[act-ma] 4/03 Secure Communities Event @ Northeastern Law TUESDAY

Charlie Welch cwelch at tecschange.org
Sat Mar 31 09:15:37 PDT 2012

Northeastern School of Law Chapter of NLG presents...


A discussion about a community organization’s campaign to end ICE holds 
at one of the worst prisons in America.

With Delmy Palencia and Jacinta Gonzalez of the New Orleans Congress of 
Day Laborers and the New Orleans Worker Center for Racial Justice.

Tuesday, April 3 rd

250 Dockser Hall


Delmy Palencia is a mother and leader of the Congress of Day Laborers in 
New Orleans, Louisiana. She was unjustly detained by Immigrations and 
Customs Enforcement (ICE) earlier this year, and is now facing 
deportation in retaliation for her civil rights work. On May 21, 2011, 
Delmy Palencia was wrongfully arrested by the New Orleans Police after 
she locked her husband out of the house following a domestic argument. 
Ms. Palencia was then held in the Orleans Parish Prison for 45-days. ICE 
used Secure Communities to place a hold request on Ms. Palencia and 
request she continue to be detained. After almost two months of criminal 
detention, all charges against her were dropped. Nonetheless, as a 
result of the Secure Communities program, ICE requested that the local 
Sheriff further detain her on an immigration hold. In its cooperation 
with ICE’s Secure Communities Program, the Orleans Parish Sheriff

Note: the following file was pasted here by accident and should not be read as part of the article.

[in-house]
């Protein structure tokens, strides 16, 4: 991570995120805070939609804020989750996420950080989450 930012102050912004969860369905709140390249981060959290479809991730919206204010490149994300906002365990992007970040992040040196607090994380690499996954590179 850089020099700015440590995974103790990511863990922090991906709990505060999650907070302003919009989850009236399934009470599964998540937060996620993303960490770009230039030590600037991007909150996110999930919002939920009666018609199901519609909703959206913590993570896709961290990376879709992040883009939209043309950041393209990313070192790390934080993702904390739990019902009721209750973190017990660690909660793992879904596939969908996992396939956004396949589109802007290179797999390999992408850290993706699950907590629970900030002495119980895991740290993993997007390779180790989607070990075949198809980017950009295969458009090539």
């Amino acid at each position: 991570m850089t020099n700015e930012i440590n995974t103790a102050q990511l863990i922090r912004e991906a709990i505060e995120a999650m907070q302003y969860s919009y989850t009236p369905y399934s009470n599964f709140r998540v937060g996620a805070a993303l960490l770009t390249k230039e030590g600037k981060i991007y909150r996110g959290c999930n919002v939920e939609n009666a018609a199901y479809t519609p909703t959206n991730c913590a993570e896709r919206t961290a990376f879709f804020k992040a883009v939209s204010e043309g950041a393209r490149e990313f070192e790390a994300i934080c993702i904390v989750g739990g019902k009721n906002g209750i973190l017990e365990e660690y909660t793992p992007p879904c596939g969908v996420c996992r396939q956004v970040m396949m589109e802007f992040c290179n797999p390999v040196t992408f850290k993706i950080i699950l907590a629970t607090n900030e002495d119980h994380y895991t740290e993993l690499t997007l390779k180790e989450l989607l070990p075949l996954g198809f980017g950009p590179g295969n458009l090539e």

violated the constitution and held Ms. Palencia longer than allowed by 
law. When the Sheriff held Ms. Palencia for more than 48 hours, a 
community coalition challenged her detention as part of a pattern of 
unconstitutional custody and secured her release. After a community 
coalition secured her release, ICE conducted a night home raid to 
re-arrest Ms. Palencia, place her in detention without bond, and 
separate her from her infant U.S. citizen son. ICE’s targeting of Ms. 
Palencia for arrest not only separates her from her young child, it also 
chills future civil rights work.

As lead organizer for the New Orleans Workers’ Center for Racial 
Justice's Congress of Day Laborers, Jacinta Gonzalez helped establish 
and maintain a base of day laborers and immigrant families dedicated to 
building worker power, advancing racial justice, and mobilizing workers 
across race and industry in post-Katrina New Orleans. She was the lead 
investigator and primary author of two reports that documented the 
inhumane conditions in the immigration detention center in Basile, 
Louisiana, and played a role in exposing abuses in the South Louisiana 
Detention Center. Jacinta is currently a Soros Justice Fellow.


For more options, visit this group at

More information about the Act-MA mailing list